“The trouble is, unless they’re making the first move to a purchase, customers don’t want to be contacted at all,” says Toher. “They might sign up to get an email alert, and that kind of automated contact is fine; but once they’ve decided to look elsewhere, the last thing they want is dealers getting in touch.”

Consequently, the challenge for dealers is to find ways of maintaining contact while not being intrusive. Is there a definitive answer?

‘It’s hard,” Toher acknowledges. “We see it as a funnel. The first thing is to make sure your own online presence is top class. Ensure there are multiple points of contact for customers to reach you when they want to.”

Many dealers have invested in chat facilities, with a real person at the other end available at all times, including evenings and at weekends. “After that, ensure the stock is attractive, but this means attractive online as well as on the forecourt,” says Toher.

Employing people purely to market the cars online is an option – they might never speak to an end-buyer but can create walk-around videos of cars, take attractive pictures and ensure they’re presented perfectly online.

“You’re limited in terms of how much you can reach out, so the key is that when someone does come into the dealership, absolutely make the most of that visit. Be very attentive to what they want, get follow-up details, personalise your communications and don’t push anything on the customer – invite them in, in ways that are attractive, so they’ll come to you.”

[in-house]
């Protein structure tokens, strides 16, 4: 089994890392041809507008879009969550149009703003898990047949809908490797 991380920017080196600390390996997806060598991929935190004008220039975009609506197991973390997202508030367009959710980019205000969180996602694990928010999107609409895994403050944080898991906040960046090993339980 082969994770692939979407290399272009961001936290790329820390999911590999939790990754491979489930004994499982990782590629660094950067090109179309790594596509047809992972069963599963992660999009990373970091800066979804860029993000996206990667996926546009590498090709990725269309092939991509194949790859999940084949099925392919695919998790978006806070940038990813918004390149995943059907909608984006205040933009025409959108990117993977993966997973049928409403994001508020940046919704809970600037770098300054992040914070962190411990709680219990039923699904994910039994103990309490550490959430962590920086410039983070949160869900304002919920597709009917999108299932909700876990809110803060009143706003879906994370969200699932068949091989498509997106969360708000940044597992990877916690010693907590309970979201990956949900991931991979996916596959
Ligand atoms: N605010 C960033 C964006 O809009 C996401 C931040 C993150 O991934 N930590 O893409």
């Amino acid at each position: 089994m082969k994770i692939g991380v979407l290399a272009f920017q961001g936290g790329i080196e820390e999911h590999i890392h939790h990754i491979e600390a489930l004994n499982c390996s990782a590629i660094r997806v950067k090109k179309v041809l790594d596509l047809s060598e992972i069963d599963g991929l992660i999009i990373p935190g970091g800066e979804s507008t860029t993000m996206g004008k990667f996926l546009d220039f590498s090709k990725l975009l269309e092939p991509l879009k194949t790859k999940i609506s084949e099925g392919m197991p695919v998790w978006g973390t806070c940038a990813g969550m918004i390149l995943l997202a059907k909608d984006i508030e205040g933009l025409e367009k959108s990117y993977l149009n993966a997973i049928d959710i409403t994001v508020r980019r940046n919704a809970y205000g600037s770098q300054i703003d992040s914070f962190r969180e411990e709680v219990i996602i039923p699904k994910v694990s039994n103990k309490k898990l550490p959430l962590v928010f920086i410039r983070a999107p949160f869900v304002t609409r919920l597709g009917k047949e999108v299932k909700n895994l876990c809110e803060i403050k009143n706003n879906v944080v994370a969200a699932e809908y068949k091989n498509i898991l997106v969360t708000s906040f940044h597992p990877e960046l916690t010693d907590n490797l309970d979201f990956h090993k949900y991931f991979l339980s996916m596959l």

Expand your scope

With online sales opening up a world of opportunities, geographical location no longer plays such a major part in selling.

“The way things have moved online has made car sales a national market – it’s no longer true to say that people will only buy locally,” says Toher. “People will travel all over the country to get the right car. It’s worth making the effort as a small, rural dealer to market your cars effectively online because people will come to you – as long as the golden rules are still followed of price competitiveness and attractive online pictures.’

The exceptions, Toher asserts, are for commonly available cars. “They won’t travel for a five-year-old VW Passat or a similar Nissan or Renault. But if you have a high-spec, low-mileage or unusual car, market yourself nationally – you’ll find a buyer.”

With digital channels becoming increasingly important to consumers, Toher predicts visits to dealerships will fall even further.

“We’re going to see online becoming dominant to the exclusion of dealership visits altogether,” he says.

“You’ll be buying online and then the car will be delivered to you shortly after.”

But dealerships are aware of this – and they’re responding to the trends in absolutely the right ways. “No one is sitting there waiting for the customer to come in – they’re focusing their efforts on online marketing, and indeed, budget is being diverted away from more traditional advertising.”

The move online also means that when you do get a customer coming into the dealership, “they tend to mean business”. Toher confirms: “They don’t waste time coming in just to think about a car – they know they want to buy.”